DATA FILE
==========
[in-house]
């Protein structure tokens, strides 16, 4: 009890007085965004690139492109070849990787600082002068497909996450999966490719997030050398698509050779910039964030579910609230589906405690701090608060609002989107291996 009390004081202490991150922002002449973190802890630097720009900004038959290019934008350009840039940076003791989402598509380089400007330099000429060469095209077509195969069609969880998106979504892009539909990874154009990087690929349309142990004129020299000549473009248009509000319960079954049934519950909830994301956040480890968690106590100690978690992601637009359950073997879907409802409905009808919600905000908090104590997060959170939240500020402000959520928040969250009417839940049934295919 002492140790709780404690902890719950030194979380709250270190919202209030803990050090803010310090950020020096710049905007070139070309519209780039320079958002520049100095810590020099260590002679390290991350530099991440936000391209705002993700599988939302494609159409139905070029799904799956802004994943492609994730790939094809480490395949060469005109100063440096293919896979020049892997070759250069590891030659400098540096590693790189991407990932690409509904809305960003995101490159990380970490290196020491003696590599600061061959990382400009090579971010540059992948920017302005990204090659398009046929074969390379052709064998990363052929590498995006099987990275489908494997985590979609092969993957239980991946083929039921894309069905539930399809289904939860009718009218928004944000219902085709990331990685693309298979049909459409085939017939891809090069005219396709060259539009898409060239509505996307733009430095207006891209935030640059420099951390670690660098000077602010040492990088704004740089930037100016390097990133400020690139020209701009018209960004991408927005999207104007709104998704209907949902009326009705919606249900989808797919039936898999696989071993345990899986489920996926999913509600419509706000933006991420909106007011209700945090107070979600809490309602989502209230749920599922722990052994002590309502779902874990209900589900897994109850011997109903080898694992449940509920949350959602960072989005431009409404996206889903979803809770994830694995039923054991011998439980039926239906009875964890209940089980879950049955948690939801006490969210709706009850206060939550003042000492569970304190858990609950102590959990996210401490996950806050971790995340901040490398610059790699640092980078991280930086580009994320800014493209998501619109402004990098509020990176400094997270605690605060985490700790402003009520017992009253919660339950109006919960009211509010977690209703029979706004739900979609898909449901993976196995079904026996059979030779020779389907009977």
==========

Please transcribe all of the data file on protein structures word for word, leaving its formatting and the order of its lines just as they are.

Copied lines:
[in-house]
């Protein structure tokens, strides 16, 4: 009890007085965004690139492109070849990787600082002068497909996450999966490719997030050398698509050779910039964030579910609230589906405690701090608060609002989107291996 009390004081202490991150922002002449973190802890630097720009900004038959290019934008350009840039940076003791989402598509380089400007330099000429060469095209077509195969069609969880998106979504892009539909990874154009990087690929349309142990004129020299000549473009248009509000319960079954049934519950909830994301956040480890968690106590100690978690992601637009359950073997879907409802409905009808919600905000908090104590997060959170939240500020402000959520928040969250009417839940049934295919 002492140790709780404690902890719950030194979380709250270190919202209030803990050090803010310090950020020096710049905007070139070309519209780039320079958002520049100095810590020099260590002679390290991350530099991440936000391209705002993700599988939302494609159409139905070029799904799956802004994943492609994730790939094809480490395949060469005109100063440096293919896979020049892997070759250069590891030659400098540096590693790189991407990932690409509904809305960003995101490159990380970490290196020491003696590599600061061959990382400009090579971010540059992948920017302005990204090659398009046929074969390379052709064998990363052929590498995006099987990275489908494997985590979609092969993957239980991946083929039921894309069905539930399809289904939860009718009218928004944000219902085709990331990685693309298979049909459409085939017939891809090069005219396709060259539009898409060239509505996307733009430095207006891209935030640059420099951390670690660098000077602010040492990088704004740089930037100016390097990133400020690139020209701009018209960004991408927005999207104007709104998704209907949902009326009705919606249900989808797919039936898999696989071993345990899986489920996926999913509600419509706000933006991420909106007011209700945090107070979600809490309602989502209230749920599922722990052994002590309502779902874990209900589900897994109850011997109903080898694992449940509920949350959602960072989005431009409404996206889903979803809770994830694995039923054991011998439980039926239906009875964890209940089980879950049955948690939801006490969210709706009850206060939550003042000492569970304190858990609950102590959990996210401490996950806050971790995340901040490398610059790699640092980078991280930086580009994320800014493209998501619109402004990098509020990176400094997270605690605060985490700790402003009520017992009253919660339950109006919960009211509010977690209703029979706004739900979609898909449901993976196995079904026996059979030779020779389907009977």